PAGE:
ABCs of Flash Writing: U is for Unexpected

Posted by on May 8, 2018 in Uncategorized | Comments Off on ABCs of Flash Writing: U is for Unexpected

U is for Unexpected: Packing a Punch in Flash Fiction

I remember the first bit of flash fiction I ever read. I don’t think you can ever forget your first bite of a story swallowed whole. I was a literature student taking an obligatory creative writing class to make me a well-rounded English major. My assignment was to find a piece of compelling flash fiction and present it to the class while focusing on an element of craft. At this point, I had never read flash fiction. I did not even know what it was or could be. My professor lent me her copy of Flash Fiction: 72 Very Short Stories to find a story for the class. That night, sitting on the stained sofa in my mom’s trailer, I sat down prepared to be underwhelmed and done with my assignment in five minutes. My small expectations reflected the size of the one and two page stories.

I finished my assignment over five hours later after reading this anthology cover to cover. There was something intriguing about these authors’ ability to get me to read, feel, and engage with such a small narrative. I sat dumbfounded over how two pages in a paperback book could give me a full narrative arc that elicited emotion and deep thoughts. I dutifully completed my assignment on the use of object and talisman in Tim O’Brien’s “Stockings,” but I was hooked.

I retell this anecdote because many first-time readers come to flash fiction the way I did: with low expectations. Flash fiction, and especially microfiction, creates expectations of superficiality and ease. When a piece of small writing packs a punch, however, readers experience surprise by their surpassed expectations.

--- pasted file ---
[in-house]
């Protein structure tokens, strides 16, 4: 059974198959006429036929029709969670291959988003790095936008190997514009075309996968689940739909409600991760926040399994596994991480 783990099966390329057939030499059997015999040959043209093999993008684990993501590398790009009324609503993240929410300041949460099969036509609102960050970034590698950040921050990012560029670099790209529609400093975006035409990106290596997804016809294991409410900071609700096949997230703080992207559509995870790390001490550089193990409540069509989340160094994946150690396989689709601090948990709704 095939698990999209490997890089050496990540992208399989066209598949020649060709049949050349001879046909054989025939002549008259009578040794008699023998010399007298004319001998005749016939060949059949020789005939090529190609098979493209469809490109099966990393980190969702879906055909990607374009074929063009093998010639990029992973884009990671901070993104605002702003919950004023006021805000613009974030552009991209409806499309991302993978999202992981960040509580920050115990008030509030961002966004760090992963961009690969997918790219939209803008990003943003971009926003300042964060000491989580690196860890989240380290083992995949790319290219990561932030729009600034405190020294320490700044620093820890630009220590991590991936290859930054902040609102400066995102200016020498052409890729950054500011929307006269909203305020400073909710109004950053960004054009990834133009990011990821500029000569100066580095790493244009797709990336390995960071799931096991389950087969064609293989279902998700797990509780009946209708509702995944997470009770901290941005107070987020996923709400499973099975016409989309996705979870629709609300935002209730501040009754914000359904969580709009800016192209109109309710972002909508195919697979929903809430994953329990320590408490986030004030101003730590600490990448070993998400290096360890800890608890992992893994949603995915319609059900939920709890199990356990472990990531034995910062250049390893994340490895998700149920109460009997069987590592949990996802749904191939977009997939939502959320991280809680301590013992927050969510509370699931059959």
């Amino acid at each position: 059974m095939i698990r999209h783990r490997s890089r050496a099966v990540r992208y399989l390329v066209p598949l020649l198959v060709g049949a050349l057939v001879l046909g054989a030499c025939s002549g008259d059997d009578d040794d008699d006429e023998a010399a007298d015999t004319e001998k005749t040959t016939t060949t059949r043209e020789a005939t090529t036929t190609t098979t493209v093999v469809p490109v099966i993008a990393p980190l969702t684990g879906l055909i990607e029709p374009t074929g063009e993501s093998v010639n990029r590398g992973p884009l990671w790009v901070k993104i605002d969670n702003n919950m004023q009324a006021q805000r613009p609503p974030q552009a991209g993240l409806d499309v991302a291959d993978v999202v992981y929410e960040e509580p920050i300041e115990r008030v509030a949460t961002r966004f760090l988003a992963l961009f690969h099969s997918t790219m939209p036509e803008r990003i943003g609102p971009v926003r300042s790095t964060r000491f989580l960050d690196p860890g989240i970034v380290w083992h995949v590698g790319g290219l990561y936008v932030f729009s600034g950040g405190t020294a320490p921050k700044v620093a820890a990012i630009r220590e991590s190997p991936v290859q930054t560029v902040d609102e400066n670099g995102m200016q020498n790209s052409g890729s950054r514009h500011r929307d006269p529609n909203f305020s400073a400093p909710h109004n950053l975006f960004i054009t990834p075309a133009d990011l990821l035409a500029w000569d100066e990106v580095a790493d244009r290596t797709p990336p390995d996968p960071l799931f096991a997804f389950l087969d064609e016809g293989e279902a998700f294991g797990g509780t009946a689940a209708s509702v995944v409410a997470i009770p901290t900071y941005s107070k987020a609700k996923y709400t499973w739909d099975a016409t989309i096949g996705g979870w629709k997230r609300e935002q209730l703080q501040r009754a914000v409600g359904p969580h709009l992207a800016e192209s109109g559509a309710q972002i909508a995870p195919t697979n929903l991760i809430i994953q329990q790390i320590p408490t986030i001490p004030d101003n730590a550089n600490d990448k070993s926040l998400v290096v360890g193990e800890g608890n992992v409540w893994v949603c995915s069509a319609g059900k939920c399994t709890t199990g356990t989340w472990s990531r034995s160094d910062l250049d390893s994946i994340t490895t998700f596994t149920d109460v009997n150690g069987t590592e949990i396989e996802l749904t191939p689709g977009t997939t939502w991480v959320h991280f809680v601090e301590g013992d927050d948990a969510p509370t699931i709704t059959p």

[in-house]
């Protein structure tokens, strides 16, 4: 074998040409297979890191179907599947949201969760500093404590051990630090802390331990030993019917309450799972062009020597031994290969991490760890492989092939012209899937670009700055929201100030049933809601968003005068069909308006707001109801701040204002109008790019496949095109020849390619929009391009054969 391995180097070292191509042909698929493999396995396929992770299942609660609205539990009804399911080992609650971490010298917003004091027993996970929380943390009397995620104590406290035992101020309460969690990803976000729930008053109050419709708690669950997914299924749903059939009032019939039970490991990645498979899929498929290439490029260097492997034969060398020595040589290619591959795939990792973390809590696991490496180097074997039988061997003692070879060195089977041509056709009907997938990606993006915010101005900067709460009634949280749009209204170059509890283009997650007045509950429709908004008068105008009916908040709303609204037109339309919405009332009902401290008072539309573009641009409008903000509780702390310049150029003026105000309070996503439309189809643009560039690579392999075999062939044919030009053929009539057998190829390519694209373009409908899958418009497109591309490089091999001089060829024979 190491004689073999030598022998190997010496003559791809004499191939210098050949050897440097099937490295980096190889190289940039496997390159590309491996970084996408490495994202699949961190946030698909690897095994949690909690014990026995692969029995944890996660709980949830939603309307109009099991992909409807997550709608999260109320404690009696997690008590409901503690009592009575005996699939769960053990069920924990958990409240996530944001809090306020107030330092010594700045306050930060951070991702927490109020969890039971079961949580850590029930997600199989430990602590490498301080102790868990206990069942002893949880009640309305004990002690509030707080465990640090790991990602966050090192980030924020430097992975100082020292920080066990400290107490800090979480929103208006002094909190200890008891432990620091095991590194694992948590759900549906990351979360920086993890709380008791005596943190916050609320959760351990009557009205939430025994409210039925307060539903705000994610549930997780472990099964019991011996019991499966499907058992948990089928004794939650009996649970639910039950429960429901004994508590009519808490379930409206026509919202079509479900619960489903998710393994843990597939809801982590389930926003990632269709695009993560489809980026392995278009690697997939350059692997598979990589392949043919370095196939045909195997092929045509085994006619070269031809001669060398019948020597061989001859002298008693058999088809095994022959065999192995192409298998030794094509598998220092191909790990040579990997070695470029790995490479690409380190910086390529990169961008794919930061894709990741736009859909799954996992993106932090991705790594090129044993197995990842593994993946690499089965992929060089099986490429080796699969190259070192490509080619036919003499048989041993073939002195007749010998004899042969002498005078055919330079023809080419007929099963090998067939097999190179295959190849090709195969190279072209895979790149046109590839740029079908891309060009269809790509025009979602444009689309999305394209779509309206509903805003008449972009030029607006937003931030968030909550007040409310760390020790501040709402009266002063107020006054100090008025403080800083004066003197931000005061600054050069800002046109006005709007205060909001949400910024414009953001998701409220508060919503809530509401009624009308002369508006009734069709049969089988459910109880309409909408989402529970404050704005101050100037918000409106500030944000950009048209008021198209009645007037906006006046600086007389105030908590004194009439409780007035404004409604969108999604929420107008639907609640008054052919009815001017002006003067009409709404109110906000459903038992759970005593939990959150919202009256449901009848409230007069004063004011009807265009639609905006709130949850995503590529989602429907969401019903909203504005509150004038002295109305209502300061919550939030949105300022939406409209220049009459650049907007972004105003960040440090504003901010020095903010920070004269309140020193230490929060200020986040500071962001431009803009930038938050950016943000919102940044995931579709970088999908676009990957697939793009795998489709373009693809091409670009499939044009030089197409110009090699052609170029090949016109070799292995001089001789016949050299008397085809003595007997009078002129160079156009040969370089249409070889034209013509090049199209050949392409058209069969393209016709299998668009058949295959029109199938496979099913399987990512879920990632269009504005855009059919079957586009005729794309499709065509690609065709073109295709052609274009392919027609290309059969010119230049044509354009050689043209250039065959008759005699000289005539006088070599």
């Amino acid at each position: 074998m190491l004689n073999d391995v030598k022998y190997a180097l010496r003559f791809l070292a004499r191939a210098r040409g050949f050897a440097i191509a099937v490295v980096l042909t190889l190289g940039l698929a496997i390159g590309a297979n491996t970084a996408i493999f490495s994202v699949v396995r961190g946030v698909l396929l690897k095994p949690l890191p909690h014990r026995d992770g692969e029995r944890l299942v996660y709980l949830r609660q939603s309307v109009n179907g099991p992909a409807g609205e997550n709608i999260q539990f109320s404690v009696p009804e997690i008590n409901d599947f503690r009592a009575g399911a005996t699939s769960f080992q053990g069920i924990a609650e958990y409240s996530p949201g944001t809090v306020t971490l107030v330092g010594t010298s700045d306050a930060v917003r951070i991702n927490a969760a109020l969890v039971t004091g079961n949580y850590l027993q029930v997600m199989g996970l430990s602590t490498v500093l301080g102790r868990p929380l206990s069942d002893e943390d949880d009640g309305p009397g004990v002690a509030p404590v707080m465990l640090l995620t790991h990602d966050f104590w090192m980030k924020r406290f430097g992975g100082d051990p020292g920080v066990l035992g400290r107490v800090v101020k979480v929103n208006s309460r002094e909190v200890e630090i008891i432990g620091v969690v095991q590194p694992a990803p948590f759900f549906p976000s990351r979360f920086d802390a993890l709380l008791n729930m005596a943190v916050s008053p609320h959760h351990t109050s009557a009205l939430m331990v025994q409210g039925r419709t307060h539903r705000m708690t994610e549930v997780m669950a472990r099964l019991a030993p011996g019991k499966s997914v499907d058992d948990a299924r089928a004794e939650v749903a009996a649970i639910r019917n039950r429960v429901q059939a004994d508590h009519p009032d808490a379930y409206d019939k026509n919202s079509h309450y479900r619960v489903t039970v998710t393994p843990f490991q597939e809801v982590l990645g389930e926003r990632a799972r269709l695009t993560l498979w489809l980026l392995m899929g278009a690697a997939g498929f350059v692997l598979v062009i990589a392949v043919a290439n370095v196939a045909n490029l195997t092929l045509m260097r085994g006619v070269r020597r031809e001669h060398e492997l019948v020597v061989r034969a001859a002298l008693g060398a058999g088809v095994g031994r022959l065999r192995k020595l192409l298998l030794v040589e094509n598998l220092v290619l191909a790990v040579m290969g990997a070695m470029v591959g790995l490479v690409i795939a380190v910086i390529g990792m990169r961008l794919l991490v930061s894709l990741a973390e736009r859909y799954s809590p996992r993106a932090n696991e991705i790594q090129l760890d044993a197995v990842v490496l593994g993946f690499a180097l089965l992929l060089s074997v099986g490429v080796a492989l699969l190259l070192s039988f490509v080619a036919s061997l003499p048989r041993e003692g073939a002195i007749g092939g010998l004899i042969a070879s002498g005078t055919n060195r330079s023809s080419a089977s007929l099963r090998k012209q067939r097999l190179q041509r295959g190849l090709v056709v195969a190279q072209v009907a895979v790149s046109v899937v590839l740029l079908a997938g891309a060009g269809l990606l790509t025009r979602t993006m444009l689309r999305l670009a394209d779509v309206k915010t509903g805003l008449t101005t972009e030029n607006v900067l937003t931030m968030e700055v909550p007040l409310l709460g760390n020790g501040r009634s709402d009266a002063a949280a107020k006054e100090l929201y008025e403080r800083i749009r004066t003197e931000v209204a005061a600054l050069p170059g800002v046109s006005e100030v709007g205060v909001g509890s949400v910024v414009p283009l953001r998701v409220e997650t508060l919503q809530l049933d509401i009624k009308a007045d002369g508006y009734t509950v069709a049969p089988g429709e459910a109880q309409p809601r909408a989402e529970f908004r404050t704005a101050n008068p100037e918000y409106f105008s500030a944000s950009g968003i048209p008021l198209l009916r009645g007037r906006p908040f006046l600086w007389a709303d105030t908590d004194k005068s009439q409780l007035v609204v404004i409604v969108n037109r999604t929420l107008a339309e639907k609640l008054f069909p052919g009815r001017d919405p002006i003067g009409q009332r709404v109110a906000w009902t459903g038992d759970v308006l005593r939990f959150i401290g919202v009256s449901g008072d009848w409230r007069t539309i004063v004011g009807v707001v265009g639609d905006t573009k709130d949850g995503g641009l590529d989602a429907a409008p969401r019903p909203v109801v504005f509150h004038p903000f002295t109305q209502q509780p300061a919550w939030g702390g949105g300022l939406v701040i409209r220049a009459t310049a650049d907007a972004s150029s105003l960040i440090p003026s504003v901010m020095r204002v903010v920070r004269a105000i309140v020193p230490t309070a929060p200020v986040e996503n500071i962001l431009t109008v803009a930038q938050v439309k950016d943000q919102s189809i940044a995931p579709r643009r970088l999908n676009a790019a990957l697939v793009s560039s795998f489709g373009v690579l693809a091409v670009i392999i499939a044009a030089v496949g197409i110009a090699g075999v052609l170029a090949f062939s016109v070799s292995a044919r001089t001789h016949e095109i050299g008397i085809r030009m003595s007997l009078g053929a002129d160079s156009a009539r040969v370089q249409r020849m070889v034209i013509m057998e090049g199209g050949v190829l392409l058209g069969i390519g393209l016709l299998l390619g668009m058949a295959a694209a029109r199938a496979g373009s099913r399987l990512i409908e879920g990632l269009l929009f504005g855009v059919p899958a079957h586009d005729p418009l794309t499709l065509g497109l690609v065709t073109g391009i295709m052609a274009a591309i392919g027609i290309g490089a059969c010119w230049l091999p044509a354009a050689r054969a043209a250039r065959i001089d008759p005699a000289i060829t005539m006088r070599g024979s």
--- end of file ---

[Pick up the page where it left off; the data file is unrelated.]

Even when larger works delve into the unexpected, the reader remembers this meaningful moment. Think back to the most vivid and memorable scenes in books or poems you’ve read. Did you expect that scene to be there? For some of them, the answer will be a logical and rational moment that you remember for other reason. For other scenes stuck in your memory, you’ll remember the shock of the unexpected. Margaret Atwood’s “You Fit Into Me,” for example, remains an unexpected poem for me. At four lines long, this poem shattered my expectation of what a four line poem could be, but also my lexical understanding of hook and eye. What I interpreted as a hook-and-eye-style button used in sewing, she interprets as a fishing hook and an eyeball. Unexpected. Memorable. Meaning-making.

The unexpected as a tool in the writer’s toolbox can be used and abused. There are good kinds of unexpected and bad kinds of unexpected. Like all good things in this world, the unexpected is easier to define by saying what it is not. It is neither cheap nor clever. Unexpected for the mere sake of shock makes writing shallow. Aristotle, that bastard of all forms, explained in his Poetics that the best stories are ones in which the ending is unexpected, yet logical or inevitable because of the previous actions. This advice has endured for over two thousand years, so maybe we should listen to it.

Here are some ways to include the unexpected in flash fiction.

Jerk Your Reader’s Hand

What is the unexpected-but-inevitable in your story? I always think of Will Farrell’s 2006 comedy Stranger than Fiction. Emma Thompson plays a writer who is trying to find a way to end her novel, which involves killing the main character (who in the film happens to be a real person). When she finally writes the ending, everyone, including a professor of literature played by Dustin Hoffman, lauds this as her most perfect, brilliant, and surprising ending. There are multiple endings possible, but it is the unexpected-but-inevitable ending that poetically concludes her novel that must be written. The writer, here, asks the question what needs to be done?